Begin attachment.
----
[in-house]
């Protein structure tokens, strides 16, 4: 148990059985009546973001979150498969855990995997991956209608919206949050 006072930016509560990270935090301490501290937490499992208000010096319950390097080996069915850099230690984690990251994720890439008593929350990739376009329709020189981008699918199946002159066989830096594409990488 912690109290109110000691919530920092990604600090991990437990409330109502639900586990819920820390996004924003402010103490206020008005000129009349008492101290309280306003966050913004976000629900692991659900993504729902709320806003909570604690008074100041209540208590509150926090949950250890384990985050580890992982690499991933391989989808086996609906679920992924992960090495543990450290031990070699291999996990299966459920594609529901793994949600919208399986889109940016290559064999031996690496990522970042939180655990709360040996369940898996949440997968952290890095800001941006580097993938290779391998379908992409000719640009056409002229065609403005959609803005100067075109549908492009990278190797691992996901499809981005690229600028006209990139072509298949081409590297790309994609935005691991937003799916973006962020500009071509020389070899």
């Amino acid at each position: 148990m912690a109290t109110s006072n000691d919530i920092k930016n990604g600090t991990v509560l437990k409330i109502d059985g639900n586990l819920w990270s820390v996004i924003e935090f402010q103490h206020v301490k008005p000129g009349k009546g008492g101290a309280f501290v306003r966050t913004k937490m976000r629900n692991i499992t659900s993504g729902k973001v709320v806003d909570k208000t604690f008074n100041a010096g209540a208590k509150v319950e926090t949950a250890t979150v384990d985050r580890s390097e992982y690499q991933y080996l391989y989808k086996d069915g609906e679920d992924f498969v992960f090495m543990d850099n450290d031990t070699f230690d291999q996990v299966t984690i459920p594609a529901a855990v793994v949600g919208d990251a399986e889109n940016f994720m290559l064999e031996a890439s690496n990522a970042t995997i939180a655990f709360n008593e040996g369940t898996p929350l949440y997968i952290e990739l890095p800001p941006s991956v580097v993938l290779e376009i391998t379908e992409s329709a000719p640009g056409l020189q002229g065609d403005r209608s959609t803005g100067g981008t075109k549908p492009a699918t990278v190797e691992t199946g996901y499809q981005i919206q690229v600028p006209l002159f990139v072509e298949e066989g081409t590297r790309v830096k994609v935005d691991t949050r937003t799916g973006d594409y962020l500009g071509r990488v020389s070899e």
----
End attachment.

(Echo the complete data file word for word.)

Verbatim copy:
[in-house]
């Protein structure tokens, strides 16, 4: 148990059985009546973001979150498969855990995997991956209608919206949050 006072930016509560990270935090301490501290937490499992208000010096319950390097080996069915850099230690984690990251994720890439008593929350990739376009329709020189981008699918199946002159066989830096594409990488 912690109290109110000691919530920092990604600090991990437990409330109502639900586990819920820390996004924003402010103490206020008005000129009349008492101290309280306003966050913004976000629900692991659900993504729902709320806003909570604690008074100041209540208590509150926090949950250890384990985050580890992982690499991933391989989808086996609906679920992924992960090495543990450290031990070699291999996990299966459920594609529901793994949600919208399986889109940016290559064999031996690496990522970042939180655990709360040996369940898996949440997968952290890095800001941006580097993938290779391998379908992409000719640009056409002229065609403005959609803005100067075109549908492009990278190797691992996901499809981005690229600028006209990139072509298949081409590297790309994609935005691991937003799916973006962020500009071509020389070899």
């Amino acid at each position: 148990m912690a109290t109110s006072n000691d919530i920092k930016n990604g600090t991990v509560l437990k409330i109502d059985g639900n586990l819920w990270s820390v996004i924003e935090f402010q103490h206020v301490k008005p000129g009349k009546g008492g101290a309280f501290v306003r966050t913004k937490m976000r629900n692991i499992t659900s993504g729902k973001v709320v806003d909570k208000t604690f008074n100041a010096g209540a208590k509150v319950e926090t949950a250890t979150v384990d985050r580890s390097e992982y690499q991933y080996l391989y989808k086996d069915g609906e679920d992924f498969v992960f090495m543990d850099n450290d031990t070699f230690d291999q996990v299966t984690i459920p594609a529901a855990v793994v949600g919208d990251a399986e889109n940016f994720m290559l064999e031996a890439s690496n990522a970042t995997i939180a655990f709360n008593e040996g369940t898996p929350l949440y997968i952290e990739l890095p800001p941006s991956v580097v993938l290779e376009i391998t379908e992409s329709a000719p640009g056409l020189q002229g065609d403005r209608s959609t803005g100067g981008t075109k549908p492009a699918t990278v190797e691992t199946g996901y499809q981005i919206q690229v600028p006209l002159f990139v072509e298949e066989g081409t590297r790309v830096k994609v935005d691991t949050r937003t799916g973006d594409y962020l500009g071509r990488v020389s070899e």